In an age of apparent abundance we need not condemn such expenditures. Apparently Ella can afford them and in spite of these expenditures she has managed to nearly complete acquiring and furnishing her "dream house." Her administrative position suggests she is successful and it would be mean and hypocritical to fault her for pursuing the material goods so widely touted as rewards for success. Moreover, despite her reservations that she may have a problem and that she may be wasting her money, securing apparent bargains may provide her with further feelings of success within a system that routinely denies blacks dignity in consumption (see Austin 1994). Thus when Ella says "I like quality" and "Most of the things I do get would be valuable and...and would be of value," I hear her saying "I myself have quality. I am of value." And when she talks about going into a Carol Little outlet in California and buying "everything I could wear," adding that she "did a lot of damage then," I hear her describing shopping as an act of guerilla warfare and pillaging that allows her small victories against the system. Her purchases are the trophies that memorialize these small victories.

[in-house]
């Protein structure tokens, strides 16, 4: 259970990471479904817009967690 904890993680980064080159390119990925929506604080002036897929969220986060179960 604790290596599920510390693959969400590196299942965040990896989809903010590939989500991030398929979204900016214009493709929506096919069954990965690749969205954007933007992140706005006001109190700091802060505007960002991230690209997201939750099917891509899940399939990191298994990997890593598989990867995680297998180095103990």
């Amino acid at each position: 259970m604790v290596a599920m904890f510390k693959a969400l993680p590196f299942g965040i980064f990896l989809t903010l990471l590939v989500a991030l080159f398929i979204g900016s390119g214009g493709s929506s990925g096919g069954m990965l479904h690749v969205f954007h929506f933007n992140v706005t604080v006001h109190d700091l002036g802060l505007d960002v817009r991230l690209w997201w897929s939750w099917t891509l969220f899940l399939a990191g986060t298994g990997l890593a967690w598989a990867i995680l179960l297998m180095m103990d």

But compulsive bargain hunting may be another evidence of the multiple control disorders that O’Guinn and Faber (1989) diagnose as compulsive. For compulsive people it is the repeated performance of a certain behavior and not it’s outcome or effect that brings relief of anxiety. A further area of compulsive behavior for Ella is her housekeeping. As she recounts,

I guess, I might be exceptionally neat. Everything is in order. There are people sometimes who clean up because they have company, but I clean up for me.